If you’ve been there, done that, eaten at these legendary restaurants, it’s time to take your taste buds on tour; regional Queensland is calling.
Beyond the capital, you’ll find world-class restaurants hiding among palm-fringed beaches, tropical islands and scenic mountain tops – combining scenery with scrumptious food.
If you’re epicurious about what we’re on about, pack your appetite and seek Queensland’s most awarded restaurants worth driving for.
Say ‘konnichiwa’ to Good Food Guide’s (2019) highest ranked regional Queensland restaurant, Wasabi which claimed two hats this year. Two was the lucky number for Wasabi in 2019 as it also been awarded two stars in the Gourmet Traveller‘s Australian Restaurant Guide.
The Japanese experience starts with traditional Tatami-style seating and finishes with a seven or nine-course Omakase menu, featuring a series of plates so far from the kind you’d pile up at your local sushi train.
From wild Mooloolaba king prawns cured with house-made mirin and cedar barrel aged soy, blonde miso carrot and asparagus, to Bincho-tan charcoal roasted Banyard quail, with hijiki, burnt lime sato imo and corn, this is the kind of menu that needs a bold flavour warning.
Looking for more places to eat in Noosa? We’ve got you covered with this food and wine lover’s guide to Noosa.
Spirit House, Yandina
We’re not sure if the tropical gates of Spirit House have a Harry Potter-esq magical power, but you won’t be the first person to feel like you’ve apparated from Yandina and into Thailand the second you cross the threshold.
What was once a swamp in Yandina has cemented its place into TripAdvisor’s Top 10 restaurants you must try in Australia – no mean feat for a restaurant 20km from the nearest beach in a destination renowned for its coastline.
If its TripAdvisor pole-position isn’t convincing enough for you, the fact you have to book (often) months in advance shows Spirit House is not just a foodie-favourite among the critics, but us muggles as well. Lending weight to the wait is the coveted one hat from the Good Food Guide (2019).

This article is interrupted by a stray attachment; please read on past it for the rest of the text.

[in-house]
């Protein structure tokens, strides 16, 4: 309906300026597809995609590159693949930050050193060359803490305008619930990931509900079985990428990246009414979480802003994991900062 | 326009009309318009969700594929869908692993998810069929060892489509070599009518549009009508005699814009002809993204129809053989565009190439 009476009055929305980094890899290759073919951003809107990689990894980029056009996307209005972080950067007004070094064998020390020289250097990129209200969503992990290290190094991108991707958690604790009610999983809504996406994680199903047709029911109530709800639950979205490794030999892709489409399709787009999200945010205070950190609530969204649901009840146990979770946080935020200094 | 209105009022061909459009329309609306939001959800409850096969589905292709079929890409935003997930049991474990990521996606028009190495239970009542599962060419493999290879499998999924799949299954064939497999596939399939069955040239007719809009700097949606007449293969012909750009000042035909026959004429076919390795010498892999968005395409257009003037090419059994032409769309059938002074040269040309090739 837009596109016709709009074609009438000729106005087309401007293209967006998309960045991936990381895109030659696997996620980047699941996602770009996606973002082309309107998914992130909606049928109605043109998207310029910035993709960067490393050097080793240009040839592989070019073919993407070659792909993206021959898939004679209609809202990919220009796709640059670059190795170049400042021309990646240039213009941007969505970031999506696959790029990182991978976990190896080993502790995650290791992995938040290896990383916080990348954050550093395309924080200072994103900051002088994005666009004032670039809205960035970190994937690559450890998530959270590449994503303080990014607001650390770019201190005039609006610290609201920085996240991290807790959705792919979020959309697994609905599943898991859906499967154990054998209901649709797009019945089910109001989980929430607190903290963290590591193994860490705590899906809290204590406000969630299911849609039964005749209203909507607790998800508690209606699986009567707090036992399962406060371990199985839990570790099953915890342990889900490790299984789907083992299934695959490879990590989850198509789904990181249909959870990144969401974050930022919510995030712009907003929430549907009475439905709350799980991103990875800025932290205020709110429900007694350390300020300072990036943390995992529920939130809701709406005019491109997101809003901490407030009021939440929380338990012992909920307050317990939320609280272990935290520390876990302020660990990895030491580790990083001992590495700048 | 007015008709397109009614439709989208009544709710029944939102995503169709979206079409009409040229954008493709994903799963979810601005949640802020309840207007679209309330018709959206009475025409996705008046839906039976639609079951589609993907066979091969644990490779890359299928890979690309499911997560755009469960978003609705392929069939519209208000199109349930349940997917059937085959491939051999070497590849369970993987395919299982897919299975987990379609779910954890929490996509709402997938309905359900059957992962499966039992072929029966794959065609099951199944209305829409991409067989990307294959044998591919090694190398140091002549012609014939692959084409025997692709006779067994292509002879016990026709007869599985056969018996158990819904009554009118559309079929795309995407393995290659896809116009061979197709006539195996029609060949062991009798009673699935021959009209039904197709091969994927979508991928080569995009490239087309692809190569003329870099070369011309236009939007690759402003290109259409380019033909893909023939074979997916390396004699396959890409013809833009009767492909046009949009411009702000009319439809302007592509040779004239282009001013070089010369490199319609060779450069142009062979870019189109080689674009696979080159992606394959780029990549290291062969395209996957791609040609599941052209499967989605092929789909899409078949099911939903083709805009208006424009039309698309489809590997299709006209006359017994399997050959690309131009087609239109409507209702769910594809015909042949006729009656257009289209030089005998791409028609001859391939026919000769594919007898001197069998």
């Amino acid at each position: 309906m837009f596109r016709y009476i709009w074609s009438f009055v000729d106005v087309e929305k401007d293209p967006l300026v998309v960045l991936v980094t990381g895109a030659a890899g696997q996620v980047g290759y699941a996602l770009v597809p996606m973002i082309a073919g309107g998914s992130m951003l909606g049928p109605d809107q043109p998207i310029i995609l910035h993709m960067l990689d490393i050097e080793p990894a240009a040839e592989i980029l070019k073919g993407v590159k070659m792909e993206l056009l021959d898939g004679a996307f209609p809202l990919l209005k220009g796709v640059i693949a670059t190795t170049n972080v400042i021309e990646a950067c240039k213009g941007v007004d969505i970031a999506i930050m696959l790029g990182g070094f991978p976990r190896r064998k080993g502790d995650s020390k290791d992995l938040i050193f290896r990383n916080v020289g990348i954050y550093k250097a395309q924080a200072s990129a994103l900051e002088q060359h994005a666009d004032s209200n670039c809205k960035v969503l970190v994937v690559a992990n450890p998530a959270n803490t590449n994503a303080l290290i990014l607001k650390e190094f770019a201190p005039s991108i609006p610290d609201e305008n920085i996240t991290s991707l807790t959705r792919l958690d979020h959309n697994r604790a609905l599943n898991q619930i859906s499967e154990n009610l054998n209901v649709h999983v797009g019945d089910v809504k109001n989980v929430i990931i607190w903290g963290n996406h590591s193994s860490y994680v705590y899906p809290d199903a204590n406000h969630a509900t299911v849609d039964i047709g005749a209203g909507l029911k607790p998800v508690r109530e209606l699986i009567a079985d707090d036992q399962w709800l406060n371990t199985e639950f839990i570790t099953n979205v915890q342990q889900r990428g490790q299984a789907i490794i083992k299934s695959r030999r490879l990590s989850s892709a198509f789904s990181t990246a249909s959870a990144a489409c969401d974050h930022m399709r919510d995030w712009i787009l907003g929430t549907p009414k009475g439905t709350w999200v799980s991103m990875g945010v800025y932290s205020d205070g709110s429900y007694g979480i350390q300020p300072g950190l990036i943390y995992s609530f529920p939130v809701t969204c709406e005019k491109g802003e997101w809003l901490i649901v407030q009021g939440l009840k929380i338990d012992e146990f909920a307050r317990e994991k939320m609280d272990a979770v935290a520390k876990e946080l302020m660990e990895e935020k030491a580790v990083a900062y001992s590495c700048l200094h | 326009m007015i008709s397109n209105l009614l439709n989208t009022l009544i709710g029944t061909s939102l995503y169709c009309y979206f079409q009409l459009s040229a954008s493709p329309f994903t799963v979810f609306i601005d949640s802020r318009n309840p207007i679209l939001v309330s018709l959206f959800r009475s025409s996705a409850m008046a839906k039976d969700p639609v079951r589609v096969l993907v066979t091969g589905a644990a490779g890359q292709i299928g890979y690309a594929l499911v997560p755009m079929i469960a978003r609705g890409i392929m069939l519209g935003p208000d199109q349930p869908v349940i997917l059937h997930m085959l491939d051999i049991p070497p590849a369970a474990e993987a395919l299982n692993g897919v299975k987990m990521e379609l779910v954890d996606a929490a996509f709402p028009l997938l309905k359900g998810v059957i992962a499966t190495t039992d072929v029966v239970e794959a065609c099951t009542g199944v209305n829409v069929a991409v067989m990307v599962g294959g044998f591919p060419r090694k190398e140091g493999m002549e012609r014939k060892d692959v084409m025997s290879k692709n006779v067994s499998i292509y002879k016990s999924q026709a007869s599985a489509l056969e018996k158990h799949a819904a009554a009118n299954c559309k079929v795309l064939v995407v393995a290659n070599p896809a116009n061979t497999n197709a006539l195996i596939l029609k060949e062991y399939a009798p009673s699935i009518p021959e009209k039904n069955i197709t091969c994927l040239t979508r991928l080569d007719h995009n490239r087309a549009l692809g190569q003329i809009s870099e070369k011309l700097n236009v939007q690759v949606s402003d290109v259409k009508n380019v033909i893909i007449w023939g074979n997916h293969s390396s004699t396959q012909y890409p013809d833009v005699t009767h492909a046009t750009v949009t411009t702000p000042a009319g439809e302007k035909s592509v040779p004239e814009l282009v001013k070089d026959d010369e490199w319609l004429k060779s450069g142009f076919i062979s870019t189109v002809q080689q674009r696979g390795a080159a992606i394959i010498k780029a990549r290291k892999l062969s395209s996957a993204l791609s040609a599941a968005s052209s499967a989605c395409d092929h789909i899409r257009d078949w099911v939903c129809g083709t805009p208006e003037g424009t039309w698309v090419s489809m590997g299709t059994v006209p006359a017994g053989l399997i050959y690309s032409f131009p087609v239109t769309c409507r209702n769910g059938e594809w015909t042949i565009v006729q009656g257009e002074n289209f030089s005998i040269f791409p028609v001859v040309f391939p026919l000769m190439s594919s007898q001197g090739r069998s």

There’s a special focus on group dining here, and the banquet menu encourages passing your bowl around the table for moreish meals like the hot salmon coconut soup and whole crispy baked fish.
The Fish House, Burleigh Heads
There’s nothing fishy about this seafood saloon, which wears crowns for both its wining and dining with a 2017’s Open Table Diner’s Choice Award and 2015 Gourmet Traveller Australian Wine List of the Year Award. The Fish House is proving it’s not just a flash in the pan taking a single hat and star in the Good Food Guide (2019) and the Gourment Traveller Australian Restaurant Guide (2019).
It’s no surprise though, The Fish House is cut from Simon Gloftis’ cloth, the restaurateur who brought Nobby Beach’s famed Hellenika (and now James Street’s too), which you might have seen in this list of best Gold Coast restaurants. (Simon has since sold The Fish House.)
Whole-cooked fillets make up the bulk of the menu, with everything from Patagonian Toothfish to Petuna Ocean Trout in the lineup – all prepared with the same trawler-to-table philosophy.
Staying on the GC and want more regional flavours? Check out this list for the restaurants and cafes you can’t miss.
Not many menus come with a glossary of terms but Tamarind’s encyclopedic menu is one that will require your reading glasses if you want to thoroughly examine what’s on your plate.